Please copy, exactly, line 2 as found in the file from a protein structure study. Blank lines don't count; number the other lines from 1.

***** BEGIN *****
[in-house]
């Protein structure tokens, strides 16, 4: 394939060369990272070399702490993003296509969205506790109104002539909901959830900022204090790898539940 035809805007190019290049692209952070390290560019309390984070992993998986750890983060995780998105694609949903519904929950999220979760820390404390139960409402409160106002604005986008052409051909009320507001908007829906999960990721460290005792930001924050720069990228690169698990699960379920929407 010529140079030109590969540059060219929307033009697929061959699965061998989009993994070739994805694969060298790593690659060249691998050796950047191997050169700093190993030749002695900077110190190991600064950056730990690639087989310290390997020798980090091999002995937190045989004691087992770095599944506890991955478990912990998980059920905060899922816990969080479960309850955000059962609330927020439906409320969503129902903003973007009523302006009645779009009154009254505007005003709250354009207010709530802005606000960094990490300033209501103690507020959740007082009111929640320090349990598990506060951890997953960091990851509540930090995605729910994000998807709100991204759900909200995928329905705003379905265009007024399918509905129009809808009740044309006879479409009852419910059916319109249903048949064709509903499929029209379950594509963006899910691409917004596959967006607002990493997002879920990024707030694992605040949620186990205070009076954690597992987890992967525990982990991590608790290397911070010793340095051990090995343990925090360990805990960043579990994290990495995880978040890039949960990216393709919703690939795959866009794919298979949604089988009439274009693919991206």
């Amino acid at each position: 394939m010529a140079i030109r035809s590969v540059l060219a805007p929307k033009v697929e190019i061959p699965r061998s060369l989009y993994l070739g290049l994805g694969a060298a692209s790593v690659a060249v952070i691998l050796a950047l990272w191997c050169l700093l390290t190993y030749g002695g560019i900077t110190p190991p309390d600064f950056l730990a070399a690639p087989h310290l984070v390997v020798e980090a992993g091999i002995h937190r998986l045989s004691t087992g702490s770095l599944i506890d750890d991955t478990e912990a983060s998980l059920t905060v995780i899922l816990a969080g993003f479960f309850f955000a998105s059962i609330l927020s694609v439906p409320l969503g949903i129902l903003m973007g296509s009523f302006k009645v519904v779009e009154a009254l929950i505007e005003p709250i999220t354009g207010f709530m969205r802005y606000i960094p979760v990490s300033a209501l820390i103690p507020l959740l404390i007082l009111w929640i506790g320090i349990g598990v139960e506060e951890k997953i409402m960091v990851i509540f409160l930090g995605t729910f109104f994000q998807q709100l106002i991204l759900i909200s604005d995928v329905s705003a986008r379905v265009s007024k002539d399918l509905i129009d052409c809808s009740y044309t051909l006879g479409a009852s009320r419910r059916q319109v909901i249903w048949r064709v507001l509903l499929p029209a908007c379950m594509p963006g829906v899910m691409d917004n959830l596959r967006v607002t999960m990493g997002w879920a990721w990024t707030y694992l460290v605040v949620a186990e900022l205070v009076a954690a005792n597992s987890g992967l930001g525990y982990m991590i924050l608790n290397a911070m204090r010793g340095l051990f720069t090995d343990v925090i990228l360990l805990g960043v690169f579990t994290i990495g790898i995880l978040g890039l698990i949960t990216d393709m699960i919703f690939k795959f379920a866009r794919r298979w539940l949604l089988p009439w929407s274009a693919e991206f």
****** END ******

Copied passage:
């Protein structure tokens, strides 16, 4: 394939060369990272070399702490993003296509969205506790109104002539909901959830900022204090790898539940 035809805007190019290049692209952070390290560019309390984070992993998986750890983060995780998105694609949903519904929950999220979760820390404390139960409402409160106002604005986008052409051909009320507001908007829906999960990721460290005792930001924050720069990228690169698990699960379920929407 010529140079030109590969540059060219929307033009697929061959699965061998989009993994070739994805694969060298790593690659060249691998050796950047191997050169700093190993030749002695900077110190190991600064950056730990690639087989310290390997020798980090091999002995937190045989004691087992770095599944506890991955478990912990998980059920905060899922816990969080479960309850955000059962609330927020439906409320969503129902903003973007009523302006009645779009009154009254505007005003709250354009207010709530802005606000960094990490300033209501103690507020959740007082009111929640320090349990598990506060951890997953960091990851509540930090995605729910994000998807709100991204759900909200995928329905705003379905265009007024399918509905129009809808009740044309006879479409009852419910059916319109249903048949064709509903499929029209379950594509963006899910691409917004596959967006607002990493997002879920990024707030694992605040949620186990205070009076954690597992987890992967525990982990991590608790290397911070010793340095051990090995343990925090360990805990960043579990994290990495995880978040890039949960990216393709919703690939795959866009794919298979949604089988009439274009693919991206």